LSA junior Porter Hughes, press secretary of Michigan Students Against Sexual Assault, said mishandling of sexual misconduct at the University is ongoing. He shared with the crowd his experience being sexually harassed by an employee at the University and said the University did not take action against the individual responsible for the sexual harassment.
“(The administration basically said), ‘Yeah, it happened, but we’re not gonna do anything about it’, which is exactly what they did to these survivors,” Hughes said. “There are people still on this campus today, they’re having this same exact fight.”
Former Michigan wrestler Bill Evashevski told the other protesters his brother and father were both athletes at the University. Evashevski said he knew of Anderson’s abuses before attending the University, but still felt wrestling at the University was his destiny. Ultimately, he said he quit after Anderson abused him too.
“It was my destiny to go to Michigan and prove myself to my family to live up to my name,” Evashevski said. “I labeled myself as a quitter. It has felt like that ever since. It really was the help of these guys behind me who helped find that wound deep down, my body will start to heal.”
Trinea Gonczar, former Michigan State gymnast and survivor of Nassar, spoke to the crowd and said she attended the event to show solidarity with the victims.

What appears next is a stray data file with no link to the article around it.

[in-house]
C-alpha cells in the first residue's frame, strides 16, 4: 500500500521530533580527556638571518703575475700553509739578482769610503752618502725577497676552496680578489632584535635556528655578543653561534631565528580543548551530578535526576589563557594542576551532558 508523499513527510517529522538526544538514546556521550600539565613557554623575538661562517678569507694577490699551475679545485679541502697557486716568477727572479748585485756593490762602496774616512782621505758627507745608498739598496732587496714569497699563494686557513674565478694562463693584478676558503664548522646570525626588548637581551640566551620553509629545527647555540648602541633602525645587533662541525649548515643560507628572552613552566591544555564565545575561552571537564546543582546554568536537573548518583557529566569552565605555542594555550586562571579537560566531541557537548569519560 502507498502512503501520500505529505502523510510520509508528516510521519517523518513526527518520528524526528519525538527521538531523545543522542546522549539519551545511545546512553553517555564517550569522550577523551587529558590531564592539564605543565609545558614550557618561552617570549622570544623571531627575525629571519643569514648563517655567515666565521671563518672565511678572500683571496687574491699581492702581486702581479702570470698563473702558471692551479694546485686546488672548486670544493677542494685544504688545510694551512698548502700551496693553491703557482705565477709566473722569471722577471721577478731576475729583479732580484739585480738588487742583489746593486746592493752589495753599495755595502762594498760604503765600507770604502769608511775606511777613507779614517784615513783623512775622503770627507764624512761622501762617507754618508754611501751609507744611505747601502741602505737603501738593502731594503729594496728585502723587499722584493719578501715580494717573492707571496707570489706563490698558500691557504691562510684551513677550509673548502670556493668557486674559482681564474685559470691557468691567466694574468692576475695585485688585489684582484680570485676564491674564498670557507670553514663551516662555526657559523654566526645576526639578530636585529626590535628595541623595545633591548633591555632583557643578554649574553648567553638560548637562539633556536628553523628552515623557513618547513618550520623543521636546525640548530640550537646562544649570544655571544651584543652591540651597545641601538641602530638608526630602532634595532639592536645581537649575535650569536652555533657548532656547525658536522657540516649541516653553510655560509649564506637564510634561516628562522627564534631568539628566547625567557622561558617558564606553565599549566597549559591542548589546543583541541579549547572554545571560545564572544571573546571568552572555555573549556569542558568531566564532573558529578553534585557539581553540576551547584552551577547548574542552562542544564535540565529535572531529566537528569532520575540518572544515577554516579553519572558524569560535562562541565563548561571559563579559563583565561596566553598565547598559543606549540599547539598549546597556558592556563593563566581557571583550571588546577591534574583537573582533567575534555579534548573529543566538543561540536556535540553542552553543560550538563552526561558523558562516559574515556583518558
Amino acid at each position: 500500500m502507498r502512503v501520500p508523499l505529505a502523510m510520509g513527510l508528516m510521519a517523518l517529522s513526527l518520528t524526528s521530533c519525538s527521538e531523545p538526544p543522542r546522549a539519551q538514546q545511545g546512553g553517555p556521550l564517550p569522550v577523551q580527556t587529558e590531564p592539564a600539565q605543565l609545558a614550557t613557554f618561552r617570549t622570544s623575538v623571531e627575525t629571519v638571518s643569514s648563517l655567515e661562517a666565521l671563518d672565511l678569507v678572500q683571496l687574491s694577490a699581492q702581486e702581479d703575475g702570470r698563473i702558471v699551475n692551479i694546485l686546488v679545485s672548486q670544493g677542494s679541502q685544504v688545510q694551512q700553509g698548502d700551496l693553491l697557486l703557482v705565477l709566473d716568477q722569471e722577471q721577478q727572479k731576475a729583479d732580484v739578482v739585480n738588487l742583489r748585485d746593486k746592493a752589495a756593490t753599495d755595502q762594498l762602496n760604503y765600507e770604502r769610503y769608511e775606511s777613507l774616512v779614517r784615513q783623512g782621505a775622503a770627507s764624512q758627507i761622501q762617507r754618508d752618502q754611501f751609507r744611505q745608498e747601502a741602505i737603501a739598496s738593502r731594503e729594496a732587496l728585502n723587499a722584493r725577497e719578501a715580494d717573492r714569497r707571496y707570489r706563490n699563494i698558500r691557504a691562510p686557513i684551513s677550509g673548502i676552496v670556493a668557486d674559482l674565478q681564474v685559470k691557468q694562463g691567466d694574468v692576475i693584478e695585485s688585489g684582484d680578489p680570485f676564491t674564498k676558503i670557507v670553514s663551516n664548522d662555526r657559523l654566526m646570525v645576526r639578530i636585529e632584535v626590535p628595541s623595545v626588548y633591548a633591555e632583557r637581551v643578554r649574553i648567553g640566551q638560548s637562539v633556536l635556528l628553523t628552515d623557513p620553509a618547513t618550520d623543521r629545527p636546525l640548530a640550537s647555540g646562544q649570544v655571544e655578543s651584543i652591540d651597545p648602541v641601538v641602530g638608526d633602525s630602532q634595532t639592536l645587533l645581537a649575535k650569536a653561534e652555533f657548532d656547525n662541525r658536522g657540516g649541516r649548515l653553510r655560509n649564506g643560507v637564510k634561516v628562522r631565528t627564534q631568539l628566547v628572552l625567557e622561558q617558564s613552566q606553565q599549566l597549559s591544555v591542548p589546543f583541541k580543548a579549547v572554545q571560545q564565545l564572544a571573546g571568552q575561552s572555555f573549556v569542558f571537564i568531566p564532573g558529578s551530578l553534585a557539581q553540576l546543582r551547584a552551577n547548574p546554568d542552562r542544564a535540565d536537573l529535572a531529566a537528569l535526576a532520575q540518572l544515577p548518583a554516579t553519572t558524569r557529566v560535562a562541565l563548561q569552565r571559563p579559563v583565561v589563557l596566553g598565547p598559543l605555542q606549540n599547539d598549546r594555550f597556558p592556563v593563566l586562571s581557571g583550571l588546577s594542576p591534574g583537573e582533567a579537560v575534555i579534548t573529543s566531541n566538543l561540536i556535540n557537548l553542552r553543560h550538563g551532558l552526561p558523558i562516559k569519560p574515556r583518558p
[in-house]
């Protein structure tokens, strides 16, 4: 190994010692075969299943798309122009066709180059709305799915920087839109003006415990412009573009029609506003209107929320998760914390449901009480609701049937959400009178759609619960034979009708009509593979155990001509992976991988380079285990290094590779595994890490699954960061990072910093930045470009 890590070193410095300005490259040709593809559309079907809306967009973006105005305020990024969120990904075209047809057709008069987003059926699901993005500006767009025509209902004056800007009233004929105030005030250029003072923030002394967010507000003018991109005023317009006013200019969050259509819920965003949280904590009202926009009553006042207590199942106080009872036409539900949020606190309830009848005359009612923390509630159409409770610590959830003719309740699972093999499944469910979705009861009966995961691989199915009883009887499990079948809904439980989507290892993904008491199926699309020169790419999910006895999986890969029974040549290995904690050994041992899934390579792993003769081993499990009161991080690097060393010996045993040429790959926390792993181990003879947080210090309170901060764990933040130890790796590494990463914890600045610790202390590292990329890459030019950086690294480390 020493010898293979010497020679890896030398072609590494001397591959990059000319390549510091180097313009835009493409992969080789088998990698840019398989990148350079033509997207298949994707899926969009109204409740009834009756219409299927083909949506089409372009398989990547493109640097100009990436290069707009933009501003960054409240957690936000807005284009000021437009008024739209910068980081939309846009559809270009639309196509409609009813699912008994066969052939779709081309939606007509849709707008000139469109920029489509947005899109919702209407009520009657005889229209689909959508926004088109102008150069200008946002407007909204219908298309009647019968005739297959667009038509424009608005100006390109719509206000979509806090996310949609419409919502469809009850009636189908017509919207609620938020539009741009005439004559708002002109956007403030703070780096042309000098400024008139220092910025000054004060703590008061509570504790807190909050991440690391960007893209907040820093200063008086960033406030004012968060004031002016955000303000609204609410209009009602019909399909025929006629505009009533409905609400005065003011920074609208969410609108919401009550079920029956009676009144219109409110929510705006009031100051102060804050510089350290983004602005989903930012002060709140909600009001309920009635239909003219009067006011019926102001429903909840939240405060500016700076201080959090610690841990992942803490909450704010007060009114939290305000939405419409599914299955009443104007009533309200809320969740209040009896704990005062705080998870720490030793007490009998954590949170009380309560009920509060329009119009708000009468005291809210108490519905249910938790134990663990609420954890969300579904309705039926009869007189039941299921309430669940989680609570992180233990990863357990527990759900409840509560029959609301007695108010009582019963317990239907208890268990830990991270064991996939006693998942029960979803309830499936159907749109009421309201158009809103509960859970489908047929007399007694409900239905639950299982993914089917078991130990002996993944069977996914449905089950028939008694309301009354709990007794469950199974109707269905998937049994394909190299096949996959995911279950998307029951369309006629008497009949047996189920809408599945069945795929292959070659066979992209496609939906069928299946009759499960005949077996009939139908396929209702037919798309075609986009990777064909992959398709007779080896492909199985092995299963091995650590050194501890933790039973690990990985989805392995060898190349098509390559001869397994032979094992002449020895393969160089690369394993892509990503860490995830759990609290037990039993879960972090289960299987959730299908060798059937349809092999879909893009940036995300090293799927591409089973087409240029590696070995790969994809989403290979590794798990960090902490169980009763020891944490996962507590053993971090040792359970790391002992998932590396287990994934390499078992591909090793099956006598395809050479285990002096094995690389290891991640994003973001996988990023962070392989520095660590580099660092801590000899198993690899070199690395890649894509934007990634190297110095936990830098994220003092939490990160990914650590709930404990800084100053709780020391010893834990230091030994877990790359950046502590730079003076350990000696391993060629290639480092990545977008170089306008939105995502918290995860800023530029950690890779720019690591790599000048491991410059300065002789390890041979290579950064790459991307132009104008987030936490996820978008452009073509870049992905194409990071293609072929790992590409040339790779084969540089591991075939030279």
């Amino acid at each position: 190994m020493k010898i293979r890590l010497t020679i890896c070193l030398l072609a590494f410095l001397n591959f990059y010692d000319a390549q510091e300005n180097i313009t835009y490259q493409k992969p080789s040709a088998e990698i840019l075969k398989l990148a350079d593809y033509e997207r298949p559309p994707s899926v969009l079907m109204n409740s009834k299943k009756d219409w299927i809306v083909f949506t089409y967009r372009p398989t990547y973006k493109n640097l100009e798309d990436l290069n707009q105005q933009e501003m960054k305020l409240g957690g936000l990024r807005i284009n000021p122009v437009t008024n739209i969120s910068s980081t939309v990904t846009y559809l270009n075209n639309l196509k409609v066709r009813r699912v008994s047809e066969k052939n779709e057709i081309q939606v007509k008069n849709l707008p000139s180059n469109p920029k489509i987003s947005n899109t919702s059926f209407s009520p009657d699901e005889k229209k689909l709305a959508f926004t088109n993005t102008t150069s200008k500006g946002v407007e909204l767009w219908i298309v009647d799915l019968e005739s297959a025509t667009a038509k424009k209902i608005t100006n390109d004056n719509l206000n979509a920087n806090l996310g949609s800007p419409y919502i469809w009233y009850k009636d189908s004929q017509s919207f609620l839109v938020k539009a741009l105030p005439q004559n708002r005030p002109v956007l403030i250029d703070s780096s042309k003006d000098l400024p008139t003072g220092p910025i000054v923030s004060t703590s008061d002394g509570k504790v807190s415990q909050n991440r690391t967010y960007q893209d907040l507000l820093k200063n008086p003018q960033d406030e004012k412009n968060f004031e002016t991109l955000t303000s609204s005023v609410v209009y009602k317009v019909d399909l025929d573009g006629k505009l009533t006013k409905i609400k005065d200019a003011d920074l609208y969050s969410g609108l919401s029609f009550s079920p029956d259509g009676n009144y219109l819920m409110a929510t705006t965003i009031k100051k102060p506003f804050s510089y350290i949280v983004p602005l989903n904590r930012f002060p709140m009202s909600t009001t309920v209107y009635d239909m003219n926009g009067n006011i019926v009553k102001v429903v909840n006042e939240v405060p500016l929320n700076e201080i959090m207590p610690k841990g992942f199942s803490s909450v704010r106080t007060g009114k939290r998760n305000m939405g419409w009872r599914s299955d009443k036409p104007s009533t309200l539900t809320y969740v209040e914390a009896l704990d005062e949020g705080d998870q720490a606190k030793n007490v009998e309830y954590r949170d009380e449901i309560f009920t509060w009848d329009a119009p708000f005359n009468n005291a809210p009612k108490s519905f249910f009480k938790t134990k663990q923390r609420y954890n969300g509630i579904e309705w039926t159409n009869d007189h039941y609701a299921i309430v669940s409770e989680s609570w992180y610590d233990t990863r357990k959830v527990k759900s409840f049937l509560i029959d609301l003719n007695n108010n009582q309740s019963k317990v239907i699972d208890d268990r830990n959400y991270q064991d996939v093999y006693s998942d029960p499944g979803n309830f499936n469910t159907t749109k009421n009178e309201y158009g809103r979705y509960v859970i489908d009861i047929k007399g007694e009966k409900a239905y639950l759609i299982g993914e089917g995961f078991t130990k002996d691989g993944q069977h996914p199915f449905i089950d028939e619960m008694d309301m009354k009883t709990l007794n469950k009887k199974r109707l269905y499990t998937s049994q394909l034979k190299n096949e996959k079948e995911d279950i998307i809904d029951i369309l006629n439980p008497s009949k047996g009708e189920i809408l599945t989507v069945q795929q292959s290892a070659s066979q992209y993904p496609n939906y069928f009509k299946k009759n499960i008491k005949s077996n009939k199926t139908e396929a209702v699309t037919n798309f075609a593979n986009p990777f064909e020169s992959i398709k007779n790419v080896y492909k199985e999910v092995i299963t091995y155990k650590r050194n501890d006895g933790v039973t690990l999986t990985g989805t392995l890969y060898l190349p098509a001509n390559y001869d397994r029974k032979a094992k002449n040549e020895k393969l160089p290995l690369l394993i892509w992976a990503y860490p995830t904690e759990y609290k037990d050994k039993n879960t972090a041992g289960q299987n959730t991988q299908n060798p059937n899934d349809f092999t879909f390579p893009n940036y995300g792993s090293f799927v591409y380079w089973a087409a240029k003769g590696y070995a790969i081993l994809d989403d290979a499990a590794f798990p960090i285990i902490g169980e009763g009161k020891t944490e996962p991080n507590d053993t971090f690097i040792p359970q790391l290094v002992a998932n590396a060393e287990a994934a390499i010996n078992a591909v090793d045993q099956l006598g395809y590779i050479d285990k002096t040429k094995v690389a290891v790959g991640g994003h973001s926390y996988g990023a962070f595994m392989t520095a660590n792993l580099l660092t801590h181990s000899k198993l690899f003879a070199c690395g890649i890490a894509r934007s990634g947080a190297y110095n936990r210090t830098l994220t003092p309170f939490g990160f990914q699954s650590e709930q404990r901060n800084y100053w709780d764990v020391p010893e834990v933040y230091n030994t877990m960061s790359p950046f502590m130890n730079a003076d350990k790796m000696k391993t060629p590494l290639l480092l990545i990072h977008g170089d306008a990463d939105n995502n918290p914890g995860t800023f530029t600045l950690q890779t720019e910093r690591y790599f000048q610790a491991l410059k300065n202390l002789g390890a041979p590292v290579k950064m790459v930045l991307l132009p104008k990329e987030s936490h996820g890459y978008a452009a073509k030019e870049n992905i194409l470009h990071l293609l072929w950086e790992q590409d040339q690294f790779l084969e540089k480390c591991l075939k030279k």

“I showed up here with Jon because no survivor should stand alone, ever, and being in want to give somebody else a voice,” Gonczar said. “This is a moment for all of us to stand together against the institutions that are silencing because they are silencing us but as a unit, we’re so much stronger.”
Rackham student Matt Dargay said in an interview with The Daily that he attended the event because he was worried that if action isn’t taken now, abuse similar to that perpetrated by Anderson could happen again.
“I decided to come because I worry that unless some sort of action is taken, or at least the people who are responsible for this will receive some consequences, then something like this will happen again,” Dargay said. “And we can’t let something like this happen again.”
Rackham student Timberlee Whiteus told The Daily there needed to be accountability for people who perpetuated and protected Anderson’s abuse and the University needed to improve sexual assault prevention efforts to ensure student safety.
“I think we have a history of privileging persons in higher power and also covering up things that really need to be revealed,” Whiteus said. “So I want to show support, I want to stand and show why I agree that the University has a history of doing bad things. And I don’t think we’re reacting enough. We’re not being proactive enough about it..”
Vaughn told the crowd he would stay outside Schlissel’s house until the University commits to supporting victims of sexual misconduct.
“I will be here, then I will recruit others to sit with me to stay with me,” Vaughn said “We will be here, I guarantee you, until this is over. Until every male or female, feel safe at this University.”
Daily Staff Reporters George Weykamp and Nirali Patel can be reached at email@example.com and firstname.lastname@example.org.